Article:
This clip is not from the documentary, but thought I'd include it in the post as a sample from the TV show or mini-series (??)

@ 3 minute

Edited: in double-checking apparently the titles mentioned are similar but different. The documentary that I mentioned watching is called SAS Rogue Warriors.

This message has been edited. Last edited by: Modern Day Savage,
Posts: 7011 | Location: the Centennial state | Registered: August 21, 2006Reply With QuoteReport This Post
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I've been watching this on Epix and the first two episodes are available to viewers. So far, I like it. Interesting characters, good production values.

"I'm not fluent in the language of violence, but I know enough to get around in places where it's spoken."
Posts: 9861 | Location: The Free State of Arizona | Registered: June 13, 2007Reply With QuoteReport This Post
Hop head
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Originally posted by pulicords:
I've been watching this on Epix and the first two episodes are available to viewers. So far, I like it. Interesting characters, good production values.


watched the first 2 last night

Posts: 9764 | Location: Beach VA,not VA Beach | Registered: July 17, 2007Reply With QuoteReport This Post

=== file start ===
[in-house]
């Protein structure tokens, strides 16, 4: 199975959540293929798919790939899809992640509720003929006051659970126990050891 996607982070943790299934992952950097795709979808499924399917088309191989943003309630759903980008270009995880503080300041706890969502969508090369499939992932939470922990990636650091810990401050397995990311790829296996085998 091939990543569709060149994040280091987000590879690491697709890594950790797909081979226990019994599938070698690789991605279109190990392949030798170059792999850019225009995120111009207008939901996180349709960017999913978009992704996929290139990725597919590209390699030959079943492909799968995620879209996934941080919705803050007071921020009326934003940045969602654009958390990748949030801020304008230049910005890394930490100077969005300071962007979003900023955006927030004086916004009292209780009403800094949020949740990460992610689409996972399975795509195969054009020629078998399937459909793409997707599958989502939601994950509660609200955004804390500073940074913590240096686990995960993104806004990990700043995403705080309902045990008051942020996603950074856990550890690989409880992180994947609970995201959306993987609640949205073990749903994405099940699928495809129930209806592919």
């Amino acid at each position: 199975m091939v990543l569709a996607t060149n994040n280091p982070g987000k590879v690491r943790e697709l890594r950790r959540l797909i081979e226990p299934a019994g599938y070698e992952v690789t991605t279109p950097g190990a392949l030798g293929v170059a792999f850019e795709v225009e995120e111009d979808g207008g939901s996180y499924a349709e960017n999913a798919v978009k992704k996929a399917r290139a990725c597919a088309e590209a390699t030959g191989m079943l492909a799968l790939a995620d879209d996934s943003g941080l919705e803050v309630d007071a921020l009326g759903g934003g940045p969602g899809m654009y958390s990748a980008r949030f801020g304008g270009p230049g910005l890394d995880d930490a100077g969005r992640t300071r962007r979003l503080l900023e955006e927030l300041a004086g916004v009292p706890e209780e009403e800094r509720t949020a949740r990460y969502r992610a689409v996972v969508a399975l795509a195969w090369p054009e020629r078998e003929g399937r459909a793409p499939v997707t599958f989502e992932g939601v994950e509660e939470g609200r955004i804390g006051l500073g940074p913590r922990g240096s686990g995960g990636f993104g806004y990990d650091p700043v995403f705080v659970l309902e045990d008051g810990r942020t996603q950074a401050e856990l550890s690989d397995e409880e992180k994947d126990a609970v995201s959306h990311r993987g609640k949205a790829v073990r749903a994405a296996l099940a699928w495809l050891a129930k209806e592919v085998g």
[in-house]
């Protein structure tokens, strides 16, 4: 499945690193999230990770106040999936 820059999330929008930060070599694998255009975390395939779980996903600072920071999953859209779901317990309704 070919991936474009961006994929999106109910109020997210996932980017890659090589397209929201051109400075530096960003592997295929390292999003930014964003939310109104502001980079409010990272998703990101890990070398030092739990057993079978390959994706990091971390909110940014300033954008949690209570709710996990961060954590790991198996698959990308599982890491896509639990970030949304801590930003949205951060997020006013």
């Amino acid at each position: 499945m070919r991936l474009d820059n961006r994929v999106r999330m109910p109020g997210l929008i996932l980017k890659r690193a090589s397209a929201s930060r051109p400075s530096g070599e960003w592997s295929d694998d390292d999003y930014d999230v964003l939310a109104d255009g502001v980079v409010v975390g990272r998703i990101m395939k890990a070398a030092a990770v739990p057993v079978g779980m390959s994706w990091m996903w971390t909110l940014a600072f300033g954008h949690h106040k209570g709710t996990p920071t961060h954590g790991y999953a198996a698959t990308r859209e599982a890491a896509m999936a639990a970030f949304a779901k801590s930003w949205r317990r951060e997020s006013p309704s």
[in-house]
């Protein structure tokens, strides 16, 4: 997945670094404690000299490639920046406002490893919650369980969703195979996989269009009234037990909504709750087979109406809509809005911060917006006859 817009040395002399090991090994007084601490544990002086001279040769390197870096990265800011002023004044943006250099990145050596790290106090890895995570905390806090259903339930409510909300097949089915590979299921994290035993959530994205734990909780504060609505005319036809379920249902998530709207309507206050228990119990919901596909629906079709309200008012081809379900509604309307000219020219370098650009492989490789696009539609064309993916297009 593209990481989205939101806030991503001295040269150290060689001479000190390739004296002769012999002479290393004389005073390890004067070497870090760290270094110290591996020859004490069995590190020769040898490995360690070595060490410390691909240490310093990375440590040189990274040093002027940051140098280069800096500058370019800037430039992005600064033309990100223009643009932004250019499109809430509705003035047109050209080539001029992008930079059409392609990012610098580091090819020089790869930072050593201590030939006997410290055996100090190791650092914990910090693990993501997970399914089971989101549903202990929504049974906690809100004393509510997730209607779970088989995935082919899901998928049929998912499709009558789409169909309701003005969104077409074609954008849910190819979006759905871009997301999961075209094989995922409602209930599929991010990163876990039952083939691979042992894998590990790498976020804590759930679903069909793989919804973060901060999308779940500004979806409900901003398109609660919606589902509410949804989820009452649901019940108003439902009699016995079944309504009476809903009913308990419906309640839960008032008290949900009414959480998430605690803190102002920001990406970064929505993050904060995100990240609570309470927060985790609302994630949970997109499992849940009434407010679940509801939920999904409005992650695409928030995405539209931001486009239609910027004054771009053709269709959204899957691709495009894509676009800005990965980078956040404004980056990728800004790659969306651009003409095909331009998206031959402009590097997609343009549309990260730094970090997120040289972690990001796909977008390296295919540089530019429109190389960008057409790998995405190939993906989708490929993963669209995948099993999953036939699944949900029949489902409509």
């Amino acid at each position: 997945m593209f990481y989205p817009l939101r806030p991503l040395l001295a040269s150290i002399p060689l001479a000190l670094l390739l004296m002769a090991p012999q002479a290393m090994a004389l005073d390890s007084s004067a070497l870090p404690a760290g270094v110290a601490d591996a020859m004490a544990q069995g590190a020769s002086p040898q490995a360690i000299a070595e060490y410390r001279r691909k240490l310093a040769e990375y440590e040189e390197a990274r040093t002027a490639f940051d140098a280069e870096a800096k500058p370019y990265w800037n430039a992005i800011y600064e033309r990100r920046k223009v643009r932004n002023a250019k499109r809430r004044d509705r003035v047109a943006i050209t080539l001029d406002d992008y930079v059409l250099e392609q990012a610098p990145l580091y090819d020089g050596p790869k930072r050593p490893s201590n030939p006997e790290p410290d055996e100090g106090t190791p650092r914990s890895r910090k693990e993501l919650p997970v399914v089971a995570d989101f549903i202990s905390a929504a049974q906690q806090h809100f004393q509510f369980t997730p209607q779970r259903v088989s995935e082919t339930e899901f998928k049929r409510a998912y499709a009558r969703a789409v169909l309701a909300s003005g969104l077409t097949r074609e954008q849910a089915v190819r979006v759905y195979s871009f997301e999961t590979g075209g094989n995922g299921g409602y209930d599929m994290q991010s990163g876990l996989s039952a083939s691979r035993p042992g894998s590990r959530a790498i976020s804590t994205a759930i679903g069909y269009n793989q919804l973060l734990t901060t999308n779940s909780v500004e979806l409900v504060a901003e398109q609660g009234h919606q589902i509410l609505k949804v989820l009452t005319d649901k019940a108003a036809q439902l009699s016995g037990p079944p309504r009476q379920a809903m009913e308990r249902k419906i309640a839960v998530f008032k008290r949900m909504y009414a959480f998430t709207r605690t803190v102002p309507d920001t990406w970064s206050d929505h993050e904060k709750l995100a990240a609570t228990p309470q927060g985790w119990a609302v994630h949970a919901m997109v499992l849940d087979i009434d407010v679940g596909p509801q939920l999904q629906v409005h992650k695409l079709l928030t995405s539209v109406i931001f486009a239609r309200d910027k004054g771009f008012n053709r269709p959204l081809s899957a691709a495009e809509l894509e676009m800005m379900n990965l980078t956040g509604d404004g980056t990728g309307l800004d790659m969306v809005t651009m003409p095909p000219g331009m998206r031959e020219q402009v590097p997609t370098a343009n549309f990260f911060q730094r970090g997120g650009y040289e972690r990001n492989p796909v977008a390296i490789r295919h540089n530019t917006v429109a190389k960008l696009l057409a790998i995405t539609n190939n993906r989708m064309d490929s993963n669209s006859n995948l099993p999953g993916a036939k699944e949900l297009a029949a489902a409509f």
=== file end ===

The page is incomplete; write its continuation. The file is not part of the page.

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Thanks for posting! I hadn’t heard of this. Just the kind of series I like!
Posts: 1362 | Location: New Hampshire | Registered: December 05, 1999Reply With QuoteReport This Post
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Is there any basis in fact that Paddy Mayne was a homosexual and the head of British Intelligence in Cairo was a transvestite/transgender?

I'm not bringing woke into this thread, the show itself does that. I've not seen evidence of the above in the various publications I've read that deal with the history of the SAS.

Also, Paddy's assault on a superior officer as depicted in the series is, by other accounts, false. Apparently in real life the offending dude was a major who disliked Paddy as much as Paddy disliked him and shot Paddy's dog while Paddy was on a mission and revenge was taken upon his return. Nothing whatsoever to do with Paddy protecting the honor of his "boyfriend".

As Critical Drinker would say... "Fuck off, show!"

From a historical perspective, this show looks about as accurate to the lives and actions of these SAS founders as "Crimson Tide" was to SSBN operational life (Yeah, no fish tanks, dancing in berthing, etc.). Which is a shame because the true story is fantastic enough to tell on its own merits and not be embellished with bullshit from the man-children and feminazis of Hollyweird.

I'd be interested to read tac's review of this series as he's probably the one best qualified to give an opinion regarding how true it is to actual people and events.

Posts: 4804 | Location: Arkansas | Registered: September 04, 2008Reply With QuoteReport This Post